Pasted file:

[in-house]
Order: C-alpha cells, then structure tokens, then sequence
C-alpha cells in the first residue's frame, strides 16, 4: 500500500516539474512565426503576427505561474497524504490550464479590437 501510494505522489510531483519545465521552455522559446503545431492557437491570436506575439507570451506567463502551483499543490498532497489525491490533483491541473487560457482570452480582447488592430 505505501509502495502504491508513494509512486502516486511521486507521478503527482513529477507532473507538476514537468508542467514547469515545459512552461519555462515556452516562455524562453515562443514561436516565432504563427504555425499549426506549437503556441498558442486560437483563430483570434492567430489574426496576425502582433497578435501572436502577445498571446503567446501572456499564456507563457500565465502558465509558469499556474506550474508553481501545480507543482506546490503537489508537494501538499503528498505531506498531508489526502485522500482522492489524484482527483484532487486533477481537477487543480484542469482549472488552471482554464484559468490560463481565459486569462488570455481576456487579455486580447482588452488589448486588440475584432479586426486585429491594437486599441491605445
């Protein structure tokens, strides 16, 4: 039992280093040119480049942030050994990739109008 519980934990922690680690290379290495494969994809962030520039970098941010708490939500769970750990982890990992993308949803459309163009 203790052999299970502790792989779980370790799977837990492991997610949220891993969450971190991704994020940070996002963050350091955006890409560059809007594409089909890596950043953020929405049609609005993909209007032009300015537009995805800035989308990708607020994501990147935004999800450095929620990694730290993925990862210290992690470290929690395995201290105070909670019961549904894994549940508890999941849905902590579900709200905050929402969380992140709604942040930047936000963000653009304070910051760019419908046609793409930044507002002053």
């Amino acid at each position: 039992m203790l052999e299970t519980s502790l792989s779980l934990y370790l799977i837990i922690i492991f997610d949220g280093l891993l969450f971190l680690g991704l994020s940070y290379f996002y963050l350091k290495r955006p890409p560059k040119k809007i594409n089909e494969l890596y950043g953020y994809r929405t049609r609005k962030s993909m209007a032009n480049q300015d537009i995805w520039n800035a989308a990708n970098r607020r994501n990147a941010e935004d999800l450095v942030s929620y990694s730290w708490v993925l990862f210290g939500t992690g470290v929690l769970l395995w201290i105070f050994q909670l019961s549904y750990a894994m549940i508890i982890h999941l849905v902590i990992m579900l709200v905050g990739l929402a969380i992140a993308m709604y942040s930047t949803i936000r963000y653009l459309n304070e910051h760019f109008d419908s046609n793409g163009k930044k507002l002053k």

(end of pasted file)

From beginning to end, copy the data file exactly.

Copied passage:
[in-house]
Order: C-alpha cells, then structure tokens, then sequence
C-alpha cells in the first residue's frame, strides 16, 4: 500500500516539474512565426503576427505561474497524504490550464479590437 501510494505522489510531483519545465521552455522559446503545431492557437491570436506575439507570451506567463502551483499543490498532497489525491490533483491541473487560457482570452480582447488592430 505505501509502495502504491508513494509512486502516486511521486507521478503527482513529477507532473507538476514537468508542467514547469515545459512552461519555462515556452516562455524562453515562443514561436516565432504563427504555425499549426506549437503556441498558442486560437483563430483570434492567430489574426496576425502582433497578435501572436502577445498571446503567446501572456499564456507563457500565465502558465509558469499556474506550474508553481501545480507543482506546490503537489508537494501538499503528498505531506498531508489526502485522500482522492489524484482527483484532487486533477481537477487543480484542469482549472488552471482554464484559468490560463481565459486569462488570455481576456487579455486580447482588452488589448486588440475584432479586426486585429491594437486599441491605445
């Protein structure tokens, strides 16, 4: 039992280093040119480049942030050994990739109008 519980934990922690680690290379290495494969994809962030520039970098941010708490939500769970750990982890990992993308949803459309163009 203790052999299970502790792989779980370790799977837990492991997610949220891993969450971190991704994020940070996002963050350091955006890409560059809007594409089909890596950043953020929405049609609005993909209007032009300015537009995805800035989308990708607020994501990147935004999800450095929620990694730290993925990862210290992690470290929690395995201290105070909670019961549904894994549940508890999941849905902590579900709200905050929402969380992140709604942040930047936000963000653009304070910051760019419908046609793409930044507002002053």
């Amino acid at each position: 039992m203790l052999e299970t519980s502790l792989s779980l934990y370790l799977i837990i922690i492991f997610d949220g280093l891993l969450f971190l680690g991704l994020s940070y290379f996002y963050l350091k290495r955006p890409p560059k040119k809007i594409n089909e494969l890596y950043g953020y994809r929405t049609r609005k962030s993909m209007a032009n480049q300015d537009i995805w520039n800035a989308a990708n970098r607020r994501n990147a941010e935004d999800l450095v942030s929620y990694s730290w708490v993925l990862f210290g939500t992690g470290v929690l769970l395995w201290i105070f050994q909670l019961s549904y750990a894994m549940i508890i982890h999941l849905v902590i990992m579900l709200v905050g990739l929402a969380i992140a993308m709604y942040s930047t949803i936000r963000y653009l459309n304070e910051h760019f109008d419908s046609n793409g163009k930044k507002l002053k």